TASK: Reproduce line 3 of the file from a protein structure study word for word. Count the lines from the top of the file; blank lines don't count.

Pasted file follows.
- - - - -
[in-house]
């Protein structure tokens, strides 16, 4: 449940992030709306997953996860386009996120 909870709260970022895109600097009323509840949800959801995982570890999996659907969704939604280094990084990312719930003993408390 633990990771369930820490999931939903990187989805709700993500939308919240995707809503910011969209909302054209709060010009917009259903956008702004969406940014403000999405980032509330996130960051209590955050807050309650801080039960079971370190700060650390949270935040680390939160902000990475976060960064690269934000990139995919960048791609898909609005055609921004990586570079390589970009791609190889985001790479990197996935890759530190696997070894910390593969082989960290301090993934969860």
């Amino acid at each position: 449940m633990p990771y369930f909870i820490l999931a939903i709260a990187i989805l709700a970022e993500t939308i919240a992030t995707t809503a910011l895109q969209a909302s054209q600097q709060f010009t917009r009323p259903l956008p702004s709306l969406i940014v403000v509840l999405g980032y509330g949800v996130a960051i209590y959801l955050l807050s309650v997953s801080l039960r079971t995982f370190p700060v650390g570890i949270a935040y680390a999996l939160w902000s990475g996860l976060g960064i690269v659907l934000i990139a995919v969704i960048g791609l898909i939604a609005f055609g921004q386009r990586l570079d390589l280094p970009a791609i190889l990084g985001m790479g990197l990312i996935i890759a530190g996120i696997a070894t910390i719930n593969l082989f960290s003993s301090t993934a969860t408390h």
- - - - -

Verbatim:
């Amino acid at each position: 449940m633990p990771y369930f909870i820490l999931a939903i709260a990187i989805l709700a970022e993500t939308i919240a992030t995707t809503a910011l895109q969209a909302s054209q600097q709060f010009t917009r009323p259903l956008p702004s709306l969406i940014v403000v509840l999405g980032y509330g949800v996130a960051i209590y959801l955050l807050s309650v997953s801080l039960r079971t995982f370190p700060v650390g570890i949270a935040y680390a999996l939160w902000s990475g996860l976060g960064i690269v659907l934000i990139a995919v969704i960048g791609l898909i939604a609005f055609g921004q386009r990586l570079d390589l280094p970009a791609i190889l990084g985001m790479g990197l990312i996935i890759a530190g996120i696997a070894t910390i719930n593969l082989f960290s003993s301090t993934a969860t408390h």